Re: 16mm film projection speeds

From: amanda christie (email suppressed)
Date: Thu Jul 31 2008 - 23:03:26 PDT

something to consider when choosing a projection speed is flicker.

you're right in saying that at 18fps the image will be on the screen longer... but the flicker will also be more visible... because the screen will be black longer.

24fps was accepted as a standard frame rate when sound was introduced because that was how sound sounded best at that time....

but later on, as technology advanced, it was realized that for the eyes and the brain... something like 60fps was best (someone can correct me with the exact number if they know it... it's 2:30 am here, and i have no reference books handy)..... so basically... at anything slower than 60 fps, the human mind tends to drift and wander in between frames, and therefore we are more easily distracted... ( our minds are speedy little things)

so to compensate for this, projectors have multiple blades... so for instance, in a two blade projector, each image is projected twice, as the two blades rotate one cycle per frame... this creates a flicker of 48fps... better than 24fps, but still less than 60fps, so the mind still wanders....but not as much....

enter cinemascope.... apparently, the human eye can take in 1:85 in peripheral vision... but the human mind wanders between the frames at the 48fps of a double blade projector (which projects 24 images, 2 times per second)... so they came up with the super wide screen of greater than 2:1 ratio (there were various ratios used as the formats progressed) because it covers more than peripheral vision can cover... therefore... when your mind wanders between frames, it wanders and explores the rest of the projected image that it cannot take in during the peripheral glance.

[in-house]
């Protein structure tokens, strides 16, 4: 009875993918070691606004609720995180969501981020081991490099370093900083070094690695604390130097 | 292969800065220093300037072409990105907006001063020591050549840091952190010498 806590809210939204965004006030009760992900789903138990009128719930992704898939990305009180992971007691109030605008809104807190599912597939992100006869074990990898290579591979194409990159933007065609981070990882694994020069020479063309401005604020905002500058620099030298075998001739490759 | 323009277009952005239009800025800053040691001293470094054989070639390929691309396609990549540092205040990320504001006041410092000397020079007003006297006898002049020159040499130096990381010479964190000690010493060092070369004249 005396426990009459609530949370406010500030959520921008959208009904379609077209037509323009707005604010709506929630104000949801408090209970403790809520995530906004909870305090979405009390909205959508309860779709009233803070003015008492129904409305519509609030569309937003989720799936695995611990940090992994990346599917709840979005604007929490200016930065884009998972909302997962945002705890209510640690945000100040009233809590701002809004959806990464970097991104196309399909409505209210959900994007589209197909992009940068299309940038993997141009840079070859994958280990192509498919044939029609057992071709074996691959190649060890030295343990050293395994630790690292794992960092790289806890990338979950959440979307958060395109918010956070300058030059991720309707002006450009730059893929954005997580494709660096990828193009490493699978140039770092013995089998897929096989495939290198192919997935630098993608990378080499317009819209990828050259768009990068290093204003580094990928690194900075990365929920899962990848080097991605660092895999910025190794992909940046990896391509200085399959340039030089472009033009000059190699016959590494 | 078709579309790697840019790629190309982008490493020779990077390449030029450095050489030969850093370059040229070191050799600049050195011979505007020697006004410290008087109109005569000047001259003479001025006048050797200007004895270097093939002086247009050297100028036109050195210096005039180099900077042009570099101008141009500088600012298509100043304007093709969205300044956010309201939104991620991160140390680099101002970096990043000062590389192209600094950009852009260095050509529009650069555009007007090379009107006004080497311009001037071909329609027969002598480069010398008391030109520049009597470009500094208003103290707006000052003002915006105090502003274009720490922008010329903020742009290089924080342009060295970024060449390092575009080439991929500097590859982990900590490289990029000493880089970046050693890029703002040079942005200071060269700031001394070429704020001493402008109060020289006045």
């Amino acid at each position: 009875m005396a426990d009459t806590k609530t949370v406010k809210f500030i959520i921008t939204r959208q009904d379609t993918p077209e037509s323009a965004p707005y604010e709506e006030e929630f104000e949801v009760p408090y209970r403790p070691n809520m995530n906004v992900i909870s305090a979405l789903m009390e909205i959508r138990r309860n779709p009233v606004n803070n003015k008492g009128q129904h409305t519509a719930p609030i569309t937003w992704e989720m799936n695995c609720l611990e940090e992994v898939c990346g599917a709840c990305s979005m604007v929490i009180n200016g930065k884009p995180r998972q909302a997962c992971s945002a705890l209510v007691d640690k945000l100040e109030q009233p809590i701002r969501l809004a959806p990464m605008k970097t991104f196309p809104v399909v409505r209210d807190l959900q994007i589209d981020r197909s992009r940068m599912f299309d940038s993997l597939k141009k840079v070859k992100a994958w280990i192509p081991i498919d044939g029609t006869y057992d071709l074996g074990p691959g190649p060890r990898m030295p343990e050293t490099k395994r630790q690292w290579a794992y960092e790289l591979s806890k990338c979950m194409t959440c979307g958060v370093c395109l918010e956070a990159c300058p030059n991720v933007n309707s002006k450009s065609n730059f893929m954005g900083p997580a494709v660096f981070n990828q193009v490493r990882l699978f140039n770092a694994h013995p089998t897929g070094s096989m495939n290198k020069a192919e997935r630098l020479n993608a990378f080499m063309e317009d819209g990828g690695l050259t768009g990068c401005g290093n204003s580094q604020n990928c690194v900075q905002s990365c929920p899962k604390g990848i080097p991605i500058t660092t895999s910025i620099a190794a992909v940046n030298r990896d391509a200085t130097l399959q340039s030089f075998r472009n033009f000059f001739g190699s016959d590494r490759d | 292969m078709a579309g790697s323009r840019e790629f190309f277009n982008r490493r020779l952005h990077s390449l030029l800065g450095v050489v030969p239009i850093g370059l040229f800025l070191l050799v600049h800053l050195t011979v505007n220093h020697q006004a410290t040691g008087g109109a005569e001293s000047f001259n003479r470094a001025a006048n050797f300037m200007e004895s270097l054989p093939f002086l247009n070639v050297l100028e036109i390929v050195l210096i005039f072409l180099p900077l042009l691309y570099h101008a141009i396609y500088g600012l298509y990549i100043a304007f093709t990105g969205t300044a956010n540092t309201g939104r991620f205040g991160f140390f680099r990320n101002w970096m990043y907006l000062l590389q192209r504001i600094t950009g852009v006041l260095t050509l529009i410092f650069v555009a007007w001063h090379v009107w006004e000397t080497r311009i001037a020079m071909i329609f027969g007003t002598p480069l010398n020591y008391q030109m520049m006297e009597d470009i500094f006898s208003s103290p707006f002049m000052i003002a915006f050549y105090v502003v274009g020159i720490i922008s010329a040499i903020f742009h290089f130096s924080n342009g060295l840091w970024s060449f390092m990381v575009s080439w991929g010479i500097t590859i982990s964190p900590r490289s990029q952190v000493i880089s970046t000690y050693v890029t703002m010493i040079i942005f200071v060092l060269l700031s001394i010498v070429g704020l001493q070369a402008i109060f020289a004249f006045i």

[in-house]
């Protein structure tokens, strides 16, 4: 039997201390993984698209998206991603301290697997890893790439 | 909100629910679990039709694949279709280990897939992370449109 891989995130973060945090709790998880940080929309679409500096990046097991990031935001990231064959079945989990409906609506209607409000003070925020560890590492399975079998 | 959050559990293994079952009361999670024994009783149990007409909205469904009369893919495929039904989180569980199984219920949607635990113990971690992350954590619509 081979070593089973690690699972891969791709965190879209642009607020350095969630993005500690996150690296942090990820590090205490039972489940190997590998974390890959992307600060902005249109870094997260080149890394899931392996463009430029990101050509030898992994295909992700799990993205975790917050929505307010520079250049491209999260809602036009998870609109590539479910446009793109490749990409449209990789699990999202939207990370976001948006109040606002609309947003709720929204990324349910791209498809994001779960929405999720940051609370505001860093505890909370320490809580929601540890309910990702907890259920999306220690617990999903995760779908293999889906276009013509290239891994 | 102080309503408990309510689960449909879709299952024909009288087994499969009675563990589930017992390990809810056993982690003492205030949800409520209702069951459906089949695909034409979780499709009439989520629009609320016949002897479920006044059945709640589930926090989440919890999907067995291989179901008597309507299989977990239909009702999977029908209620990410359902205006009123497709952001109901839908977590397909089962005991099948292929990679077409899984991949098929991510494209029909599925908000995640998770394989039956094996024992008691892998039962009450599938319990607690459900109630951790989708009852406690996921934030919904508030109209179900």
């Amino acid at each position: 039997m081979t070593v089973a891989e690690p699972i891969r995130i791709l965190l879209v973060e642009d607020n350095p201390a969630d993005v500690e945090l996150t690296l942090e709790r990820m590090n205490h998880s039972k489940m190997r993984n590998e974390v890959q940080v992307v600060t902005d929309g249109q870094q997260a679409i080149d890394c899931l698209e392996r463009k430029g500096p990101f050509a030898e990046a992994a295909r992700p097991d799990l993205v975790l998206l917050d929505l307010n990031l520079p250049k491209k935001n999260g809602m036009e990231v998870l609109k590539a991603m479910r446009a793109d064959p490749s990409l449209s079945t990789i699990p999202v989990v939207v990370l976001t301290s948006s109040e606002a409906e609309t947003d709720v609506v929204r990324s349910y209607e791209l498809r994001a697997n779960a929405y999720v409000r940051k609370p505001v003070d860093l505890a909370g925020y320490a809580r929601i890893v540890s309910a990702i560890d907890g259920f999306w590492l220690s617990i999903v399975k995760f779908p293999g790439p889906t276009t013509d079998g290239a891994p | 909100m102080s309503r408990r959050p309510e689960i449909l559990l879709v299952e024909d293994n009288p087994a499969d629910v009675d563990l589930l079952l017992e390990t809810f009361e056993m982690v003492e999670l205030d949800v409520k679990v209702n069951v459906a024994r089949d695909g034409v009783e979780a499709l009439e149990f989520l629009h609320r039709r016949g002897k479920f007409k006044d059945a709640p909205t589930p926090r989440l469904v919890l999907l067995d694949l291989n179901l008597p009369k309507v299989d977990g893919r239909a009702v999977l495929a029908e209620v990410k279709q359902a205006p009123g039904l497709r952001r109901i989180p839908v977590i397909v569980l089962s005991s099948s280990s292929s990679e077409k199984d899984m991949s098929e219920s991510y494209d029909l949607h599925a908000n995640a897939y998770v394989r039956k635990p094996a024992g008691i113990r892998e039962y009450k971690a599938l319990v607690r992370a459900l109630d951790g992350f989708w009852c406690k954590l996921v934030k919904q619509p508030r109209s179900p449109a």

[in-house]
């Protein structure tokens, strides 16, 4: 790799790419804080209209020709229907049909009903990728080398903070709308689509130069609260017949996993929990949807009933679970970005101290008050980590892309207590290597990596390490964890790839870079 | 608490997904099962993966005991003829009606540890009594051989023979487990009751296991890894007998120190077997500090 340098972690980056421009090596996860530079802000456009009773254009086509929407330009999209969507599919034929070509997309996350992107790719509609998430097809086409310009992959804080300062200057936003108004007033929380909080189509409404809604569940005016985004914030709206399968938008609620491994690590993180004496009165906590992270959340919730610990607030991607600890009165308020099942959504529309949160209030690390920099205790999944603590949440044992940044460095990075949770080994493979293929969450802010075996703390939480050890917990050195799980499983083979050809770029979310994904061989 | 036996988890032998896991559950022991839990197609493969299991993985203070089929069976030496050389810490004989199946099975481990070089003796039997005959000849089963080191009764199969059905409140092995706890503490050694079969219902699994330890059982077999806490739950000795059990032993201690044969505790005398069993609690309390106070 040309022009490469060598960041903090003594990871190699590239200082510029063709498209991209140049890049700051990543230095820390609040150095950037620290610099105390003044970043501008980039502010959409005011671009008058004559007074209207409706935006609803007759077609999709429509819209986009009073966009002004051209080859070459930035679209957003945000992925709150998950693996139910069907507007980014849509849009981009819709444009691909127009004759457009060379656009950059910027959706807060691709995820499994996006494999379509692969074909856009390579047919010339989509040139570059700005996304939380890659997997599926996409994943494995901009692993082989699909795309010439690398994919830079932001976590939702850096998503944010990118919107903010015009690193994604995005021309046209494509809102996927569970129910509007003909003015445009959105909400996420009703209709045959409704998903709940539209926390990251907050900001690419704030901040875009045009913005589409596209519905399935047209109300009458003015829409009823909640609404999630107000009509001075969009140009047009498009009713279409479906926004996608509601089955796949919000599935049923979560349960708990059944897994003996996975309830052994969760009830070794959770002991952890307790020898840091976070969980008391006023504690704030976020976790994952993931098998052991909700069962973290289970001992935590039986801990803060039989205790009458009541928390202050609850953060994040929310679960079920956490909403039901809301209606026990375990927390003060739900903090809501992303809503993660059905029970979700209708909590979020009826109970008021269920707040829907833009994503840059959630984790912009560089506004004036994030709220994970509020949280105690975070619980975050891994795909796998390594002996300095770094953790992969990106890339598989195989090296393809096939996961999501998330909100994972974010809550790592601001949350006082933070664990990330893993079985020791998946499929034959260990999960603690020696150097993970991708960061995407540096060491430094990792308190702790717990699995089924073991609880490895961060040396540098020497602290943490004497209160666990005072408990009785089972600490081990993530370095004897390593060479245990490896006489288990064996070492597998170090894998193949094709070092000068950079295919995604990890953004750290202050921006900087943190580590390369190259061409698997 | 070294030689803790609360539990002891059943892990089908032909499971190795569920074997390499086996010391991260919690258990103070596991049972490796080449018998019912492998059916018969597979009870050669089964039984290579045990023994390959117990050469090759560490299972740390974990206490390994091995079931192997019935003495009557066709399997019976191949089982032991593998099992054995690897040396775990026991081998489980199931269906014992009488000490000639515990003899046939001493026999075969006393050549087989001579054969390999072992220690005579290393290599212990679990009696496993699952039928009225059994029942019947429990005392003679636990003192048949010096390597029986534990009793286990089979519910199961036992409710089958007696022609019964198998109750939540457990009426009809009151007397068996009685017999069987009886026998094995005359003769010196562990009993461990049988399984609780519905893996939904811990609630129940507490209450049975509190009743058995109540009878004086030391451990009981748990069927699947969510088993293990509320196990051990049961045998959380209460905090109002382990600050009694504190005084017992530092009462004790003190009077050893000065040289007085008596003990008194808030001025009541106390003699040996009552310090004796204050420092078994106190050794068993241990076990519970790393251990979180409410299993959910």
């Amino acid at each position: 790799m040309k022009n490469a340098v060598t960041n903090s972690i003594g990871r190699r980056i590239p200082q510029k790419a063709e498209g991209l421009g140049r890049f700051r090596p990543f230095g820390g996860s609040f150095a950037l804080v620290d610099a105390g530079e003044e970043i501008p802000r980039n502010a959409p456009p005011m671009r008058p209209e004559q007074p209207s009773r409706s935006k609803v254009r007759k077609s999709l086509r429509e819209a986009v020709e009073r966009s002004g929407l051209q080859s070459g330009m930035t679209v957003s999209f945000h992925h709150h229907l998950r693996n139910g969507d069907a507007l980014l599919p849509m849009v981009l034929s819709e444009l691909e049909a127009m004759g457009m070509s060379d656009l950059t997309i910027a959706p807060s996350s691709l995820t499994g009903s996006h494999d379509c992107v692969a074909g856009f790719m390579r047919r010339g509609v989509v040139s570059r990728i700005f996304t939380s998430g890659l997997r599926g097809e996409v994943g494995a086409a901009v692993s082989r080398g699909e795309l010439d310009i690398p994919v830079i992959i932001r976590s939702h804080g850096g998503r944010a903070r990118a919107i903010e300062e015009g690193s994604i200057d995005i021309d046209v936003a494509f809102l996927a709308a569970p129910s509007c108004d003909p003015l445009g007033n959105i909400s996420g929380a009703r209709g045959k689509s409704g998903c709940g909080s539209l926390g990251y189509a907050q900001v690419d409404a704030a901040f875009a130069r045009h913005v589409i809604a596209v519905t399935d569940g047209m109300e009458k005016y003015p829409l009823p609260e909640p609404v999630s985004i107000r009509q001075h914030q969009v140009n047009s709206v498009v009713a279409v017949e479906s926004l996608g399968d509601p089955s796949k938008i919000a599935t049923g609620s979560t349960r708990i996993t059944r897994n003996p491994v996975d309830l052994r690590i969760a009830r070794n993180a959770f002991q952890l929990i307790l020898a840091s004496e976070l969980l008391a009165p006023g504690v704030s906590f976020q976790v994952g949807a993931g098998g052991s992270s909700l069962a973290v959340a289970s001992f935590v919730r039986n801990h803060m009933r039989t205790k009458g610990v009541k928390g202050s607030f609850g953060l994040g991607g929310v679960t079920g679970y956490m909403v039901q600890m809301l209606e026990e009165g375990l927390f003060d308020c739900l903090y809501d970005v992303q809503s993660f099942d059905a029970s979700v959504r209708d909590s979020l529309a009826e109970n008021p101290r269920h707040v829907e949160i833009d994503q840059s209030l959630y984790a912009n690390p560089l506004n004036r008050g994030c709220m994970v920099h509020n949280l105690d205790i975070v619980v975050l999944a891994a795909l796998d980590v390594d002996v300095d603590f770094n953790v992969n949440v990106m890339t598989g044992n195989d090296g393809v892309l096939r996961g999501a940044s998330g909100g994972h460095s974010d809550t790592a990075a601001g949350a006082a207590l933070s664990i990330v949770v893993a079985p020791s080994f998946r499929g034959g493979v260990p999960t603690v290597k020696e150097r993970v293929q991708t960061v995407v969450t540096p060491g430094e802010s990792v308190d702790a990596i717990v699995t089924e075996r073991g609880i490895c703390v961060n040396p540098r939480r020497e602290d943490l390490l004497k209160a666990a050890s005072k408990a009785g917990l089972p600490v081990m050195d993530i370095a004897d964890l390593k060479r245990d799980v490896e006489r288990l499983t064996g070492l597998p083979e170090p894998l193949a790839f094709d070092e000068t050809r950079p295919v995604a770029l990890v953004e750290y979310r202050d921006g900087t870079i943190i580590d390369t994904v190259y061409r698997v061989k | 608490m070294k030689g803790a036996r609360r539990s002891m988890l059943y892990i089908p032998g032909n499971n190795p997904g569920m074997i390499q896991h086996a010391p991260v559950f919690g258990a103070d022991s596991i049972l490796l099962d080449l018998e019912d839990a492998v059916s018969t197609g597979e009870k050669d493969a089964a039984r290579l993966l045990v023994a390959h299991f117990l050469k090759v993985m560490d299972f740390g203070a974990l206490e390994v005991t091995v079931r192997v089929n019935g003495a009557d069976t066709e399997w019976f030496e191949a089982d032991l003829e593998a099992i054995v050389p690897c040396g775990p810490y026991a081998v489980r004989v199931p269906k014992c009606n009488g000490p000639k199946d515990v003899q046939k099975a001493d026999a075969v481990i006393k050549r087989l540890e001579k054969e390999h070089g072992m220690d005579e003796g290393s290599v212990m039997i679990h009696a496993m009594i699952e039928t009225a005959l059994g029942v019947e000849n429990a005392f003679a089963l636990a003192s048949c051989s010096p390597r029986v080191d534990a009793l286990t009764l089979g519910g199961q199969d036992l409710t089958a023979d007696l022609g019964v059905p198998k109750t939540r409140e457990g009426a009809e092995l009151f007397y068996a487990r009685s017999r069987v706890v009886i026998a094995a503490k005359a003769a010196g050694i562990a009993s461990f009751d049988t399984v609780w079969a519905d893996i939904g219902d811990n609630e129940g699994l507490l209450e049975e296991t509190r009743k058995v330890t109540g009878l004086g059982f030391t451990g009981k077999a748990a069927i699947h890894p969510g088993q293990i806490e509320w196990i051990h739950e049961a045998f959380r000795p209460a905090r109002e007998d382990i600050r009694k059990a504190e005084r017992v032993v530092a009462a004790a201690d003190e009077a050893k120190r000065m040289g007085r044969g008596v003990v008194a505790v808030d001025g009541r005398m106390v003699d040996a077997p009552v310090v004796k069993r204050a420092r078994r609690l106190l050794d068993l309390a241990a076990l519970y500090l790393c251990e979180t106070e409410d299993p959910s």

at least that's what i've been told... or that's what i've understood when i've been told.

someone please correct me if i'm wrong.

if i were you... i would create for 24fps... and if you're up for it... make or modify your own projector to suit your desired needs and effects, by playing with belt placement and shutter design.

with a pounding headache,

amanda dawn christie

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